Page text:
Educate better here, recruit overseas

One of the likelier negative alternatives for the 2025 California economy is that we will no longer be competitive in global technological leadership and be forced to downsize expectations about how many good-income jobs the state can generate. This ominous diagnosis is from the new study by the Public Policy Institute of California, a nonpartisan think tank established by the William and Flora Hewlett Foundation.

The projected numbers bluntly reveal that unless ongoing trends change dramatically, this state simply will be unable to attract and retain enough college-educated workers to meet the increasing needs of an economy that continues to need more highly skilled employees. By 2025, the expectation is that only 32 percent of California’s working-age adults will have a college degree. However, two of every five of the state’s potential 19.7 million jobs will require at least a college degree, up from one-third in 2005.

“Inevitably, if education levels in the state don’t catch up, the economy will adjust in one way or another,” concluded PPIC research director Deborah Reed, the economist who co-authored the study. The most obvious adjustment would be to reduce expectations of how much more California business could grow.

One contributing problem is that the state increasingly loses its own college graduates. Between 2000 and 2005, 612,000 college-educated migrants came to California from other states. But 658,000 college-educated California residents moved out — a net loss of 46,000. The PPIC blames the brain drain squarely on the high cost of housing here.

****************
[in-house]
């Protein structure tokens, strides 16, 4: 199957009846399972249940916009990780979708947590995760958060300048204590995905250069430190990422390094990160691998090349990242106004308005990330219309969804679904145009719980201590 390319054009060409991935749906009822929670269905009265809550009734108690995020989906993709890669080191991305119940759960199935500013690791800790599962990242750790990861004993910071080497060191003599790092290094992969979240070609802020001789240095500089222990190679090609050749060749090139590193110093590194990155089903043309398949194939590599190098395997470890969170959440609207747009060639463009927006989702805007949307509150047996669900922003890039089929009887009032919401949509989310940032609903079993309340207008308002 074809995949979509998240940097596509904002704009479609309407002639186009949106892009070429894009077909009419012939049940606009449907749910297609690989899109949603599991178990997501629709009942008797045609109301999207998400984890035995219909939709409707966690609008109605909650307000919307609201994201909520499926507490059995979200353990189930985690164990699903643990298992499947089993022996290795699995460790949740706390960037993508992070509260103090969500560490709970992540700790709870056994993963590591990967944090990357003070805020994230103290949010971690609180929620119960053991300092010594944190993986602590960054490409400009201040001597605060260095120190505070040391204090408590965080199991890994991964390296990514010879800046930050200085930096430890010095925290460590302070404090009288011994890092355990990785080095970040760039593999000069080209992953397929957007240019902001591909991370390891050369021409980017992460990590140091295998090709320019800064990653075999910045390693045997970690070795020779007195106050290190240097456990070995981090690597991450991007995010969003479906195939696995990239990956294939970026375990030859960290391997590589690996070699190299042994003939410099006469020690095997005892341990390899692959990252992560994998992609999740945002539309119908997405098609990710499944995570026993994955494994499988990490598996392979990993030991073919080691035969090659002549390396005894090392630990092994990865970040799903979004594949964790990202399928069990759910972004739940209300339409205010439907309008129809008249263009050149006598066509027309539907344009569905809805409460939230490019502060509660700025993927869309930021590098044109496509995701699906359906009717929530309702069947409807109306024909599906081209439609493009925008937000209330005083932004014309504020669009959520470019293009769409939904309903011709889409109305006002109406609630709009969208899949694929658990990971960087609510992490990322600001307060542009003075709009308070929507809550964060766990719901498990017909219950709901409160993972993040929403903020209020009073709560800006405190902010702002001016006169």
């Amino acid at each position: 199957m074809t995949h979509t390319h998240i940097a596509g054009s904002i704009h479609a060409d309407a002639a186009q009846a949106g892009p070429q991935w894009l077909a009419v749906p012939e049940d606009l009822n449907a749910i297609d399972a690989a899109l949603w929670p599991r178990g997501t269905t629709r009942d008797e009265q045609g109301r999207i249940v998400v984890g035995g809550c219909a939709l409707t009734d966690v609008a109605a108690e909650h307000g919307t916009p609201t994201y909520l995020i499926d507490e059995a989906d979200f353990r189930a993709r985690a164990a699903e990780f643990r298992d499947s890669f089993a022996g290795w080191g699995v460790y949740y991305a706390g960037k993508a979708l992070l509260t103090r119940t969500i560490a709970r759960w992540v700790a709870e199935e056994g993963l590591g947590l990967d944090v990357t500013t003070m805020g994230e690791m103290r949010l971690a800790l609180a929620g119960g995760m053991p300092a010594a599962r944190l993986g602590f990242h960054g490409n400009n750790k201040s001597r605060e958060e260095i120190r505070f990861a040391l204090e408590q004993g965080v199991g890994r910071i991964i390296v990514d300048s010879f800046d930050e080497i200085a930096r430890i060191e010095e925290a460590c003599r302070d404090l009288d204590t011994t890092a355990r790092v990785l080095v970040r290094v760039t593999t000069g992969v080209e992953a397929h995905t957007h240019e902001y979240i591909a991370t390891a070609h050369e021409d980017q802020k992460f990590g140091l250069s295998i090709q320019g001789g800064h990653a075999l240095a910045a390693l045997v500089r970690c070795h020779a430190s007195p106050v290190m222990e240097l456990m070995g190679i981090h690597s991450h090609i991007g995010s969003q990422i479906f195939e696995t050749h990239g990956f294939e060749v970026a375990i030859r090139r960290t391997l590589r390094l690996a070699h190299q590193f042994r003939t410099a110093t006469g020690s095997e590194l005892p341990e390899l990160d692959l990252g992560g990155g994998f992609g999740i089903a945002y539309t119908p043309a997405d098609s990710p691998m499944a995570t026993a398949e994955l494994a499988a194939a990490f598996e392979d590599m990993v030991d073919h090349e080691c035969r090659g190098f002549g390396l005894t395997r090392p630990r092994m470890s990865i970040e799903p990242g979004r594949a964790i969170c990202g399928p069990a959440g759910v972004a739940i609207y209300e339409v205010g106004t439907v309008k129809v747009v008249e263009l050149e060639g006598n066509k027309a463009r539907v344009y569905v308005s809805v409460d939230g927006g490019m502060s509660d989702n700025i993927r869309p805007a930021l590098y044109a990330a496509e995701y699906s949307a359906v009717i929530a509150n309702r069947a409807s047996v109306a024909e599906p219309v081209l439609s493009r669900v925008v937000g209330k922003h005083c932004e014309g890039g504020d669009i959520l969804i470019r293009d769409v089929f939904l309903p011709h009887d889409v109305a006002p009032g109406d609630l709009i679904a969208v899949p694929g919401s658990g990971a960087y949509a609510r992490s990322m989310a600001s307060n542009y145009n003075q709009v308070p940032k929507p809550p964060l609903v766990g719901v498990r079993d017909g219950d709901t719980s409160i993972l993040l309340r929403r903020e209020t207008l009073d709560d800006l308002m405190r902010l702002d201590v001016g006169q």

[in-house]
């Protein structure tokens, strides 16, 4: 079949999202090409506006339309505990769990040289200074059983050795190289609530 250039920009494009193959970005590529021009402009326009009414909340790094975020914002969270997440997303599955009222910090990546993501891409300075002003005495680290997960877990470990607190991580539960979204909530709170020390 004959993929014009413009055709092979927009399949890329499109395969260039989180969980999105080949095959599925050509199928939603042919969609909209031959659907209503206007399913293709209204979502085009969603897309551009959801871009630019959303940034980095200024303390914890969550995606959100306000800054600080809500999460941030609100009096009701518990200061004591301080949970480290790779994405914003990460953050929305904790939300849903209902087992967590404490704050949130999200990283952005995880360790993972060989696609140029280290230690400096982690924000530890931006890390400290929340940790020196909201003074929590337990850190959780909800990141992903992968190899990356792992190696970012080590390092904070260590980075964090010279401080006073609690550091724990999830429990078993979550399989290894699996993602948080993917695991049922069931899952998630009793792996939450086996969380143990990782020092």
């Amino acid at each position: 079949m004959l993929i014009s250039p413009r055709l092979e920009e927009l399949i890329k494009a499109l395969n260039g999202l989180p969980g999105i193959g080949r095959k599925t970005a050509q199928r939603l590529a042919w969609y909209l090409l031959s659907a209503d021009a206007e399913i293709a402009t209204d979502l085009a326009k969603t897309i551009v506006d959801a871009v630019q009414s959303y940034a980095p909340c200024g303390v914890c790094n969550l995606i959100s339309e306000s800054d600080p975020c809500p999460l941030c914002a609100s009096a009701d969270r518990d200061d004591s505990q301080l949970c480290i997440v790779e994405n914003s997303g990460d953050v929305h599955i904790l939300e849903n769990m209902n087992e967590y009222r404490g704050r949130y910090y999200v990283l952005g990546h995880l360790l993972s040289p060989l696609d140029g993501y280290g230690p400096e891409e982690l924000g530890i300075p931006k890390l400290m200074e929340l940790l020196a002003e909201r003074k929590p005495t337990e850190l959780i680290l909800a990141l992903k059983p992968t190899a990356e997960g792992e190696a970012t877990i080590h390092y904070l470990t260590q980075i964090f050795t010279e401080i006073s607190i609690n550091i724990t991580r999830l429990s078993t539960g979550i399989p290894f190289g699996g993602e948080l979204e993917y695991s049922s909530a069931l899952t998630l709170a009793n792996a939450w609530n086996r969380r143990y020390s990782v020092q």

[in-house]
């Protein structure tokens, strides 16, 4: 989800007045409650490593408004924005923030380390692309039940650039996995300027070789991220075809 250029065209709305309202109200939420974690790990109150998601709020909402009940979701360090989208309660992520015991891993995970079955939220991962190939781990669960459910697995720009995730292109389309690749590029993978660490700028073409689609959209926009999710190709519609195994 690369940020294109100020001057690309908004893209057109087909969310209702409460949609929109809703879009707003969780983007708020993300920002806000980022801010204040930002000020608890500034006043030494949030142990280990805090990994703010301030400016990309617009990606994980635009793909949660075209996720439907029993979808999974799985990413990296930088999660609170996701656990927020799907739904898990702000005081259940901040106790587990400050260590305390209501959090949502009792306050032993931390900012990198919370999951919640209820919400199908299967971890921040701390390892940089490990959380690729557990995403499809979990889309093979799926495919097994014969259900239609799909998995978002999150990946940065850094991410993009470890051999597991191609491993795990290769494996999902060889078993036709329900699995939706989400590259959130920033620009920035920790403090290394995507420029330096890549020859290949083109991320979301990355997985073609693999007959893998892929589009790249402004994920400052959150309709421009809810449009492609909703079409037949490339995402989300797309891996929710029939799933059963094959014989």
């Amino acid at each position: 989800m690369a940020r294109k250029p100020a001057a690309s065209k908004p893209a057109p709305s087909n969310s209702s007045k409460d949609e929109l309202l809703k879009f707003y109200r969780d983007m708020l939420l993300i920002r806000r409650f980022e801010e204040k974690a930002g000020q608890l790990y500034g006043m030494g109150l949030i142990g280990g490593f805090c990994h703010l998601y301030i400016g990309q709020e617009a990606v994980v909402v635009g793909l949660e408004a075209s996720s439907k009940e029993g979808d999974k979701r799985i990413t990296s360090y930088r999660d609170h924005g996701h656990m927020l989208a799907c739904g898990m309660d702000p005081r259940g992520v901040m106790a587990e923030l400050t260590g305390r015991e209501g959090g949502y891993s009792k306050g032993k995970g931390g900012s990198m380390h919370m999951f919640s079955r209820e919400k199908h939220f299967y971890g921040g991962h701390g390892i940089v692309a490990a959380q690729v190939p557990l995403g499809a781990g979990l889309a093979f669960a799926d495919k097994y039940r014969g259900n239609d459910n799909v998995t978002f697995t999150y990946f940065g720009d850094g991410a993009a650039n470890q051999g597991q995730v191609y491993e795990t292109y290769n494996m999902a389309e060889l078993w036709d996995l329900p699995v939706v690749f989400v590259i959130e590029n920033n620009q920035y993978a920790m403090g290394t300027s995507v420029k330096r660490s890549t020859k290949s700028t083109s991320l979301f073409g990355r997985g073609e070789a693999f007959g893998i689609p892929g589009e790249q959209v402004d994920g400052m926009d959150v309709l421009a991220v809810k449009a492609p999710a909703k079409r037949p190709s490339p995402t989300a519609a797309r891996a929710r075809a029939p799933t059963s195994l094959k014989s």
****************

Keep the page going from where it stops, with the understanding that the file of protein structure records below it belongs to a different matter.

So far, real-world attempts to remedy this have largely consisted of high-minded political talk about upgrading California’s public colleges and encouraging more housing availability, while also actively recruiting college-educated workers from out-of-state and overseas.

The PPIC report’s bottom line is that improving both efforts will be necessary for a long time. But the greatest importance should be placed on implementing policies that “redouble efforts to raise college entrance and graduation rates” among our own residents.

Elevating Californians’ education levels has the greatest potential for closing the gulf between workers and jobs of the future, because as additional technology centers continue sprouting across America and the world, competition to recruit college graduates will only intensify.

“For either foreign or domestic migrants to fill California’s skills gap would require migration of unprecedented magnitude,” the report concluded. “That seems implausible, if not impossible.” During the last decade, the state’s net gains in skilled workers from other parts of the U.S. have slowed, and even gone backward. Meanwhile, although immigration from abroad has been impressively robust, it would need to more than double to meet future economic demand.

In other words, California either reconciles itself to dropping back into a second-rate economic power, or we finally get serious about fixing the state’s public education and building more housing.

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